Bruce E. Trumbo

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all rights reserved. This text may be freely shared among individuals, but it may not be republished in any medium without express written consent from the authors and advance notification of the editor. Abstract Null distributions of permutation tests for two-sample, paired, and block designs are simulated using the R statistical programming language. For(More)
• 25 randomly chosen people in a room • What is the probability two or more of them have the same birthday? • Model simplifications for a simple combinatorial solution: – Ignore leap years – Assume all 365 days equally likely • What error from assumptions? • As n increases, clearly P{X = 1} increases. • If n = 366 (still ignoring leap years), we are sure to(More)
The one-way random-effect ANOVA model is presented, and two simulated datasets are analyzed. and discussed from three points of view: (1) The standard ANOVA table, F test, and method-of-moments estimates of variance components, which can lead to negative estimates. (2) Maximum likelihood estimates of variance components. (3) Bayesian probability intervals(More)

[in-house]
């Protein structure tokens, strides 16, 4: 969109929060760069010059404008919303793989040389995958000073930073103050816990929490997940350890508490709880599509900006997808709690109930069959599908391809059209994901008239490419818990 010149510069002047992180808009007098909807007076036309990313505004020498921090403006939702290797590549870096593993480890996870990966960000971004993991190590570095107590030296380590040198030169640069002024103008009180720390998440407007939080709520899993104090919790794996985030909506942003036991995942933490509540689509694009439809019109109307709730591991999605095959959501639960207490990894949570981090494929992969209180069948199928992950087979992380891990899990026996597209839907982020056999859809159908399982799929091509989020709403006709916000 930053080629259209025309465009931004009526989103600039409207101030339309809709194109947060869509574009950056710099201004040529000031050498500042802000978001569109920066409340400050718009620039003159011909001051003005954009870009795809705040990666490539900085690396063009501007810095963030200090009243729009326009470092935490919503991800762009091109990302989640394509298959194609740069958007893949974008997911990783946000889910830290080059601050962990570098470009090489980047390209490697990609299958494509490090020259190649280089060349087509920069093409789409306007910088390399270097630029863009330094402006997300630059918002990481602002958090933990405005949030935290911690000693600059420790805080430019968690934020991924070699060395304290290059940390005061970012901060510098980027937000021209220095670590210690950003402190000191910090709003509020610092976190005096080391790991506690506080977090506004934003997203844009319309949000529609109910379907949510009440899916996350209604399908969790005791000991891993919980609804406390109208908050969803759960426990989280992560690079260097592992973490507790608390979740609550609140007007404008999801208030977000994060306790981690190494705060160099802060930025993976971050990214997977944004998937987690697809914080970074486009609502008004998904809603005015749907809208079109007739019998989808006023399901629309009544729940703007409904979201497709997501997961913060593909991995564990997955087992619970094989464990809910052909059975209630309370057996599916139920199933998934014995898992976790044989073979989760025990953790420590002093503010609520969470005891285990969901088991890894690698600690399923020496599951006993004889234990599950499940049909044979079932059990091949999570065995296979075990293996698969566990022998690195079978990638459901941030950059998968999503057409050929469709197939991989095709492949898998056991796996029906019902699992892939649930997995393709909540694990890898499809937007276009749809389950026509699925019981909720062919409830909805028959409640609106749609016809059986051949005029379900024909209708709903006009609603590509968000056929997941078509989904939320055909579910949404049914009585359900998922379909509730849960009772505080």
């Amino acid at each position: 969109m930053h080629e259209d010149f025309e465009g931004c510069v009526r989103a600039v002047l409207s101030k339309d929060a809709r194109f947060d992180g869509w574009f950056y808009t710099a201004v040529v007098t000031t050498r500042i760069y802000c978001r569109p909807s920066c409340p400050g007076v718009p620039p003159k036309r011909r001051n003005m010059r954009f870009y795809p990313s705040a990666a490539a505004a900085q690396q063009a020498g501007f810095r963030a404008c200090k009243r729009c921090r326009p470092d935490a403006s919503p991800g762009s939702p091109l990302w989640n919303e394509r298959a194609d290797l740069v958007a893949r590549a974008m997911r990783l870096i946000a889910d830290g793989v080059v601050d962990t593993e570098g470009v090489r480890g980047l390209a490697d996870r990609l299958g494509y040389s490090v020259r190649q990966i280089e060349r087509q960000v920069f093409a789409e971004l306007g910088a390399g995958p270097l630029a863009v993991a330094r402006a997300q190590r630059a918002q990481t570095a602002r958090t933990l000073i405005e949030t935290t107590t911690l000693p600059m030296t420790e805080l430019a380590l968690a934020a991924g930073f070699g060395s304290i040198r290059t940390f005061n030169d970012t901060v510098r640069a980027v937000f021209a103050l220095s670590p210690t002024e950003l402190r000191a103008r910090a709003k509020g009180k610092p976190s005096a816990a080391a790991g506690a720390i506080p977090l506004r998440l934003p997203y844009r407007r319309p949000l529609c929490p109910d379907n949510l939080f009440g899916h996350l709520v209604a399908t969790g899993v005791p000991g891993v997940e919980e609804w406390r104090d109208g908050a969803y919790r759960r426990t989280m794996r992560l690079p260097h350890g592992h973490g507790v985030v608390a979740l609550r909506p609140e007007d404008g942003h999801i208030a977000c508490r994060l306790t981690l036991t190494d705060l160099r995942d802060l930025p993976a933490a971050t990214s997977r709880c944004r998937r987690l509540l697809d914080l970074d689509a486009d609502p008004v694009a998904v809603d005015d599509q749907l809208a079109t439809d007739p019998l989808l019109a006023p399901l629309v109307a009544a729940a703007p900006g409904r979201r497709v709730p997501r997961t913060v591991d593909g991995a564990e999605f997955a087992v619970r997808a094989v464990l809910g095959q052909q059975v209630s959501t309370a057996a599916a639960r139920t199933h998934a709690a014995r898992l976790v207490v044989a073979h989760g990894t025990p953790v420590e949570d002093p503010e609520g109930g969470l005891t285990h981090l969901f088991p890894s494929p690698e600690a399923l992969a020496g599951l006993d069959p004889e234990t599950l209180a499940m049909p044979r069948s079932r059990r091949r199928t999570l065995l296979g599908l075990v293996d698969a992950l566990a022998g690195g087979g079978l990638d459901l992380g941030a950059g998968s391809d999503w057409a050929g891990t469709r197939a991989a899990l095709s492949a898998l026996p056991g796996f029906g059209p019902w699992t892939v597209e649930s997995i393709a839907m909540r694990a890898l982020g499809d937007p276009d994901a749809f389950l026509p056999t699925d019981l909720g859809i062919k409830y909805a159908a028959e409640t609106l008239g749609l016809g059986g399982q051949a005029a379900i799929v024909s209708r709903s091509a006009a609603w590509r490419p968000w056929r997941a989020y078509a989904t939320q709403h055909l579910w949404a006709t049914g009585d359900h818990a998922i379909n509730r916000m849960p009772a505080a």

Graphical and numerical illustrations of the effects of moderate to severe rounding of normal data on the values of test statistics, actual significance level, and power for one-sample t tests and paired t tests. Goodness-of-fit tests confirm that rounded normal data are not normal. Combinatorial computations, simulations, and graphs are made using R. The(More)
When population variances of observations in an ANOVA are a known function of their population means, many textbooks recommend using variance-stabilizing transformations. Examples are: square root transformation for Poisson data, arcsine of square root for binomial proportions, and log for exponential data. We investigate the usefulness of transformations(More)
Appropriate simulations can be used effectively in a beginning statistics course to illustrate important principles—either before the underlying theory is accessible or along with a presentation of the theory. Here we use a very few fundamental functions in R to illustrate the margin of error of a public opinion poll. Polls using 25 and 2500 subjects from a(More)
Statistical packages can perform several different goodness-of-fit tests of normality. We consider the normality tests of Anderson-Darling, Shapiro-Wilk, Cramér-von Mises, and Kolmogorov-Smirnov. For a given dataset these tests sometimes lead to different conclusions, possibly leaving students and practitioners confused about which test to believe. We use(More)
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